# Subtyping with Assignments and Generics

## Named Variables

If a mutable variable named has type , it means that it is guaranteed to be able to store values in

We cannot pretend that can store values of supertype because if we later read a value, we can unexpectedly get value that is not in

Assignment rule for named variables is therefore

## Reference Cells

Certain types denote memory regions that do not necessarily have static names

- mutable containers
- arrays

If is a type, then denotes values of references to cells that store values of type

Following language ML

- we write for a new cell storing value
- we write for reading content of reference
- we write for storing values of into cell referenced by

In a Scala-like language, we would write instead of , and we would define

class Ref[T](var content : T)

We would write instead of , and write instead of .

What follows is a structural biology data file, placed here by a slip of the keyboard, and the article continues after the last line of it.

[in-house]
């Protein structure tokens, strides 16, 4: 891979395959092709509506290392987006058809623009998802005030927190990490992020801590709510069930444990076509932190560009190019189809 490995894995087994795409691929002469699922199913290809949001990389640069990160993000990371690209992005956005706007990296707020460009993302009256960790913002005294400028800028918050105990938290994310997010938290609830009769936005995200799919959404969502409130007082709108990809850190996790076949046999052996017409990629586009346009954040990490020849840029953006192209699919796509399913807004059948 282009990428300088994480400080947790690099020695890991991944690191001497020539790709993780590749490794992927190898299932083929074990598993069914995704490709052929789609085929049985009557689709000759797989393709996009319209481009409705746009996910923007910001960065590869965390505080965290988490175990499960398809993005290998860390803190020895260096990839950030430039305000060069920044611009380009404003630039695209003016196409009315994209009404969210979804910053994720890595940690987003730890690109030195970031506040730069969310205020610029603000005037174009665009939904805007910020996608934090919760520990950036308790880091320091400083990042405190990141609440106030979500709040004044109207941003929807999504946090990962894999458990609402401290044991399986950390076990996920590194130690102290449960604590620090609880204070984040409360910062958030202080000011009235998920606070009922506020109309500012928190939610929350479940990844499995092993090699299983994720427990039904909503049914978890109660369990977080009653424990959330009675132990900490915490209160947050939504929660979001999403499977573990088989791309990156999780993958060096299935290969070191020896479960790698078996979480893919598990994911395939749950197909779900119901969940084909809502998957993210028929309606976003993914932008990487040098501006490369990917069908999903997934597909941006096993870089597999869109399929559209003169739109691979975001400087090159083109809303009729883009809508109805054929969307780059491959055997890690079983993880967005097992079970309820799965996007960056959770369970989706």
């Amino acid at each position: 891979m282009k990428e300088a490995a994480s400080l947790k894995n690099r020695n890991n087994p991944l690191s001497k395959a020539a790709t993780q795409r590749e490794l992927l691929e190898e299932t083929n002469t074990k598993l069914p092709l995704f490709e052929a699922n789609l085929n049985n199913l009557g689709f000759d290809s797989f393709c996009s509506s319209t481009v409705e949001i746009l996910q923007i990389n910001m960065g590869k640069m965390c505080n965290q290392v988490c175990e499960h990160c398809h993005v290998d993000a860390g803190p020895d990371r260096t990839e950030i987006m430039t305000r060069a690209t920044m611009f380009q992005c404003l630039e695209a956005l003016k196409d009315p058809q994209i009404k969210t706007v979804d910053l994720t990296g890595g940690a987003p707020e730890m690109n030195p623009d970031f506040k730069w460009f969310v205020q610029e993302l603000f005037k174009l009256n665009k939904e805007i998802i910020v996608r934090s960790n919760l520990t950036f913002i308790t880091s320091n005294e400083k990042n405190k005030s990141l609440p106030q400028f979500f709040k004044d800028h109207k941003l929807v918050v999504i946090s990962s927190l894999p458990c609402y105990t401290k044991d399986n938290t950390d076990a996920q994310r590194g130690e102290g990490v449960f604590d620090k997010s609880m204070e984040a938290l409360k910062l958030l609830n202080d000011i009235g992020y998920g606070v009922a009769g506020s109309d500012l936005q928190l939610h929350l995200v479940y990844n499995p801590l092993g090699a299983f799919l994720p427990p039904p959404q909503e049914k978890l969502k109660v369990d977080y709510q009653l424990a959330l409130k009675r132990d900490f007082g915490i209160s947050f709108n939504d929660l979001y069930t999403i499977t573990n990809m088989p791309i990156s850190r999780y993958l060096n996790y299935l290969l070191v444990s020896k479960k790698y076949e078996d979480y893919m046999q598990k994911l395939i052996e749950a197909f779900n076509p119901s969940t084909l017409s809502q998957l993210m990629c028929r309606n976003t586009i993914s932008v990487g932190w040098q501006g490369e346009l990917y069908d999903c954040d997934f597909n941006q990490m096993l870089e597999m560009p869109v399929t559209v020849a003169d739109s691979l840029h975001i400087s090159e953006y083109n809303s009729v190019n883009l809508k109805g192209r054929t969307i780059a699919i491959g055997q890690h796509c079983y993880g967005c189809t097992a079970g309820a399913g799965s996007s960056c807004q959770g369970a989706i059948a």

If it

- does not imply that and it
- does not imply that

The only rule that applies is that if then

#### Examples

*Note: To understand the following examples, note that (x : t ref ref) coresponds to (var x : t ref). In the example below, we therefore have mutable variables x and y, storing (pos ref) and (int ref). You can think of them as simply reference variables pointing to objects with a single mutable field, which we can extract with !x and assign to using :=. An assignment of the form x=y in Java here becomes x:=!y. The expression x:=y would not even type check and makes no sense because y has type of the form (t ref ref) but we expect type of form (t ref).*

If we assume covariance, the program would type check and cause division by zero:

x : (pos ref) ref y : (int ref) ref z : int ref y := (!x); (!y) := 0; z = z / !(!x);

that is, in Scala:

var x : Ref[Pos] = Ref[Pos](1) var y : Ref[Int] = Ref[Int](-1) var z : Int y = x y.content = 0 z = z / x.content

If we assume contravariance, then replace y:=(!x) with x:=(!y) and it will type check and lead to same problem:

x : (pos ref) ref y : (int ref) ref z : int ref x := (!y); (!y) := 0; z = z / !(!x);

that is, in Scala:

var x : Ref[Pos] = Ref[Pos](1) var y : Ref[Int] = Ref[Int](-1) var z : Int x = y y.content = 0 z = z / x.content

Therefore, we have only the rule

In Scala-like notation, Ref[S] <: Ref[T] only if S=T, it is not sufficient that S <: T, otherwise we would have examples like above that crash.